Slashdot is powered by your submissions, so send in your scoop


Forgot your password?

Slashdot videos: Now with more Slashdot!

  • View

  • Discuss

  • Share

We've improved Slashdot's video section; now you can view our video interviews, product close-ups and site visits with all the usual Slashdot options to comment, share, etc. No more walled garden! It's a work in progress -- we hope you'll check it out (Learn more about the recent updates).

Android Cellphones Handhelds Space Hardware Science

Android In Space: STRaND-1 Satellite To Activate Nexus One 103

Posted by timothy
from the roaming-charges-will-get-you dept.
An anonymous reader writes "In as little as a few days, the British-made Surrey Training, Research, and Nanosatellite Demonstrator (STRaND-1) satellite will begin transitioning its key systems over to a completely stock Android Nexus One smartphone that's been bolted to the bottom of it. The mission is designed to test the endurance of off-the-shelf consumer hardware, and to validate Android as a viable platform for controlling low-cost spacecraft. STRaND-1 managed to beat NASA's own 'PhoneSat' mission to the punch, which will see a Nexus One and Nexus S launched into space aboard the April test flight of the Orbital Sciences Antares commercial launch vehicle, the prime competitor to SpaceX's Falcon 9."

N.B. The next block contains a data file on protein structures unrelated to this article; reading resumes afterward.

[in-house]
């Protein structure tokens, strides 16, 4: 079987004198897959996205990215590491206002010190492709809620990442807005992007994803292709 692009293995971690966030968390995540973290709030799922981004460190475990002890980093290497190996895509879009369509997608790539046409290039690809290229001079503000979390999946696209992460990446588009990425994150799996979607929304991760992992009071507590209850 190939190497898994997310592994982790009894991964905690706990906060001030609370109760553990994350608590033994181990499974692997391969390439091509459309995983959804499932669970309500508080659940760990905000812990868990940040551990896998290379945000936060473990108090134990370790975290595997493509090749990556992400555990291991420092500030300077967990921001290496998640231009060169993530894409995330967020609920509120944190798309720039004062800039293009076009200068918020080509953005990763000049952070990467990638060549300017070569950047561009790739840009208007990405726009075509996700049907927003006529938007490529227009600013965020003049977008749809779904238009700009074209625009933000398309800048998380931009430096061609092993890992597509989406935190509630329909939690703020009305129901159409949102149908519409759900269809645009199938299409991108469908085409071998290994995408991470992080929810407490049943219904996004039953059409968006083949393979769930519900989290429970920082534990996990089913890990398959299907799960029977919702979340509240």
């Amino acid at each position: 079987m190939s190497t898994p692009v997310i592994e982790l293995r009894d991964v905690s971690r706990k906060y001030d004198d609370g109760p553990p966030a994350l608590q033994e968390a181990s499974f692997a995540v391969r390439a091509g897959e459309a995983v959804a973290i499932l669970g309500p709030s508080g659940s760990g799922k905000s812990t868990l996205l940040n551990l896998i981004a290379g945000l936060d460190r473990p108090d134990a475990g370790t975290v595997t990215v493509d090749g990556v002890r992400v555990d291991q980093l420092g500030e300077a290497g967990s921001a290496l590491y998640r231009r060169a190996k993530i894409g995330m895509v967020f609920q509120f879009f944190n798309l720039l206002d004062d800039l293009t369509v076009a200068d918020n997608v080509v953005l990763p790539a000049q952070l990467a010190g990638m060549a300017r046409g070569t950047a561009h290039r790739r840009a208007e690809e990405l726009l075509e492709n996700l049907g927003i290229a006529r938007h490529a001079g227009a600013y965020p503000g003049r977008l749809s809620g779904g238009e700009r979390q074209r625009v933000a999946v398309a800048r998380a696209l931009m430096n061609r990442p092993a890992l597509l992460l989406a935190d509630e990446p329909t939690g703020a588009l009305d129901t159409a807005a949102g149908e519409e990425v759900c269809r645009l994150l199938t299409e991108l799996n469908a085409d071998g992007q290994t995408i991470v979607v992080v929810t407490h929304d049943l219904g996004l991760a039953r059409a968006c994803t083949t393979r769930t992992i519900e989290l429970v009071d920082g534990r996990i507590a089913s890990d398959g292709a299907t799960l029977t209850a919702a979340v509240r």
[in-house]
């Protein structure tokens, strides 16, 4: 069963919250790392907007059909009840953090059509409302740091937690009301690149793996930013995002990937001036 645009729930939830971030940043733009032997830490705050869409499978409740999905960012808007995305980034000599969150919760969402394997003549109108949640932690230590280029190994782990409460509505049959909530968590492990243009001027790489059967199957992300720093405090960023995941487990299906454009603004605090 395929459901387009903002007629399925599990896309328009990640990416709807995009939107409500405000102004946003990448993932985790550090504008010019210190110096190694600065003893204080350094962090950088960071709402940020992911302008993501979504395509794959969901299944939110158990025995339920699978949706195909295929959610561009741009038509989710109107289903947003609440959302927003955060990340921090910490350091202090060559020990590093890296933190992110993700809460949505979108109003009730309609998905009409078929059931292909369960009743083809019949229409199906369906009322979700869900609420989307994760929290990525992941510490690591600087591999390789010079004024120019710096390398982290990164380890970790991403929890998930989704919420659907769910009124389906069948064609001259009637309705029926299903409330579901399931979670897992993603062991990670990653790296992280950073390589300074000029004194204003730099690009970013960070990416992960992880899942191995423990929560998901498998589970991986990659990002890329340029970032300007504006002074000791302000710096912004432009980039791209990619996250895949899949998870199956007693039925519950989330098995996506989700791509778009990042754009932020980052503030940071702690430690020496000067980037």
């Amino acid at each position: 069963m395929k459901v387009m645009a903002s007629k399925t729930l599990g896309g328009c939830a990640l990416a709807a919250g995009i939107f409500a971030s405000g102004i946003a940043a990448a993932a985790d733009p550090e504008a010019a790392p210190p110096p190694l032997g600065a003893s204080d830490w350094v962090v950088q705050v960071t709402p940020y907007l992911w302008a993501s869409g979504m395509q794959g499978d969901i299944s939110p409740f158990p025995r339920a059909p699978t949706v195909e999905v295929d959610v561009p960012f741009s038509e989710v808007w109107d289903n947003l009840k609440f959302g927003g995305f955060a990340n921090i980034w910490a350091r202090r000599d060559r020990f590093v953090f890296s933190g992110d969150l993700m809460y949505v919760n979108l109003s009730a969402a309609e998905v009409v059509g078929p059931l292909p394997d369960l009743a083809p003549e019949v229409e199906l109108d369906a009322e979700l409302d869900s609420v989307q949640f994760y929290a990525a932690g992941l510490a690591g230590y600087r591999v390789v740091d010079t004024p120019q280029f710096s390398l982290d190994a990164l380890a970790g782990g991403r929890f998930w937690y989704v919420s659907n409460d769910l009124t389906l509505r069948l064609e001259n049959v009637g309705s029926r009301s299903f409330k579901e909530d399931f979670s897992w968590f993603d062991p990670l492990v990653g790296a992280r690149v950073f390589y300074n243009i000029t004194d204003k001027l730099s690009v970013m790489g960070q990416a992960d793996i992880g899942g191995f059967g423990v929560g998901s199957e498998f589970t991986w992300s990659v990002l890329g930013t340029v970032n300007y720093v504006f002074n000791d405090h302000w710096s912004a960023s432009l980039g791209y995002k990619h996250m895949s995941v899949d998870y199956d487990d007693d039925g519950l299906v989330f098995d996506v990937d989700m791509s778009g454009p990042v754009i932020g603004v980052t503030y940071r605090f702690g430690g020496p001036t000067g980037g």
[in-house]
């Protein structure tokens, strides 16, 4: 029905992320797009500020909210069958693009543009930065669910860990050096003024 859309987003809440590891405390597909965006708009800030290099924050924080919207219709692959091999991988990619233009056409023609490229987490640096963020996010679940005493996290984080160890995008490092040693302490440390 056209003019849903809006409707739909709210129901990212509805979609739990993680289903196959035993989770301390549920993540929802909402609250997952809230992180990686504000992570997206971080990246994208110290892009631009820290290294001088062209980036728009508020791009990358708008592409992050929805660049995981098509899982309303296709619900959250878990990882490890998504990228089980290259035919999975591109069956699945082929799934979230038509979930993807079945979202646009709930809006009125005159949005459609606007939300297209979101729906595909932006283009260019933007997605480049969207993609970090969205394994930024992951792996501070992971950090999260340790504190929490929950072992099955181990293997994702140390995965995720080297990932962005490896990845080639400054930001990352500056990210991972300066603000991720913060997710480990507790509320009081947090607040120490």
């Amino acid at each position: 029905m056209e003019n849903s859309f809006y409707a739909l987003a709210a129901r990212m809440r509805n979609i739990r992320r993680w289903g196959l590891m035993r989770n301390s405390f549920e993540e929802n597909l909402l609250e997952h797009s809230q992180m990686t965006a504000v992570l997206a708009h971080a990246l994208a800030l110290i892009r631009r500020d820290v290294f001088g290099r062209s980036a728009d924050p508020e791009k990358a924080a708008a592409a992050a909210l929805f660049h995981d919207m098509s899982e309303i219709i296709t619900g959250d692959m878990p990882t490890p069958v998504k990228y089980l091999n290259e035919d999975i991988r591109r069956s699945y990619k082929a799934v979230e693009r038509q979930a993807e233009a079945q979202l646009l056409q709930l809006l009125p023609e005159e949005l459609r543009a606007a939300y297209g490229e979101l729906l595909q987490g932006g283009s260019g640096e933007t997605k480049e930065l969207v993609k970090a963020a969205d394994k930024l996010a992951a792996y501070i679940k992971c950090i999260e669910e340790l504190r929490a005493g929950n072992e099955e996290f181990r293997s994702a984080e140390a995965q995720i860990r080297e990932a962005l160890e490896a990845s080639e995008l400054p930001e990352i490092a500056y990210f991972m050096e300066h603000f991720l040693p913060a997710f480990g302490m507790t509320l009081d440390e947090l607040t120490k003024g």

This discussion has been archived. No new comments can be posted.

Android In Space: STRaND-1 Satellite To Activate Nexus One

Comments Filter:
  • Wow (Score:5, Insightful)

    by P-niiice (1703362) on Thursday March 07, 2013 @11:22AM (#43104587)
    This is so ridiculously cool. I'd never have imagined that cellphones would even be considered for such a thing.
  • by AikonMGB (1013995) on Thursday March 07, 2013 @12:19PM (#43105241) Homepage

    Heh.. Proof right there that you're not affiliated with a US government agency.

    That's right, I'm not, and neither are the developers of STRaND-1. I'm not even American. The world is a big place, not all of it is funded by the US government.

  • by Bill_the_Engineer (772575) on Thursday March 07, 2013 @12:25PM (#43105317)
    The article mentions that the battery is still installed in the phone. Keep in mind that this is a cubesat and things like temperature control, single event upsets, and outgassing are usually not considered mission critical since these are designed to be short lived amateur satellites in LEO (these sometimes live longer than planned, just no extra expense was made to insure longevity). This is to keep costs low while maintaining the programs original intent of education.

"Mach was the greatest intellectual fraud in the last ten years." "What about X?" "I said `intellectual'." ;login, 9/1990